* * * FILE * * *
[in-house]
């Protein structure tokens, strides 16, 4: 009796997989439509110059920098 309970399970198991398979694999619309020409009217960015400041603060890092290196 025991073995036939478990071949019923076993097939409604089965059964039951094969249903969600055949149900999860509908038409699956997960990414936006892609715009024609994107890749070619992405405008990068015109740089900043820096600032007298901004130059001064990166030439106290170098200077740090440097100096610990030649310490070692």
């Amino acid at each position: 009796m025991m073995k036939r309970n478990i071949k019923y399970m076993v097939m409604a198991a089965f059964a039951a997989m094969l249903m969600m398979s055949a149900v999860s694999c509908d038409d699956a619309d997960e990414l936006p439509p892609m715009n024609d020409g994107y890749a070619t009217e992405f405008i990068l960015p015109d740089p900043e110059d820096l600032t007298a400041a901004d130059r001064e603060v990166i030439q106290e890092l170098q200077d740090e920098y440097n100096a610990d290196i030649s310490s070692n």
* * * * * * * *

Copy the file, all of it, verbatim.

[in-house]
């Protein structure tokens, strides 16, 4: 009796997989439509110059920098 309970399970198991398979694999619309020409009217960015400041603060890092290196 025991073995036939478990071949019923076993097939409604089965059964039951094969249903969600055949149900999860509908038409699956997960990414936006892609715009024609994107890749070619992405405008990068015109740089900043820096600032007298901004130059001064990166030439106290170098200077740090440097100096610990030649310490070692």
């Amino acid at each position: 009796m025991m073995k036939r309970n478990i071949k019923y399970m076993v097939m409604a198991a089965f059964a039951a997989m094969l249903m969600m398979s055949a149900v999860s694999c509908d038409d699956a619309d997960e990414l936006p439509p892609m715009n024609d020409g994107y890749a070619t009217e992405f405008i990068l960015p015109d740089p900043e110059d820096l600032t007298a400041a901004d130059r001064e603060v990166i030439q106290e890092l170098q200077d740090e920098y440097n100096a610990d290196i030649s310490s070692n």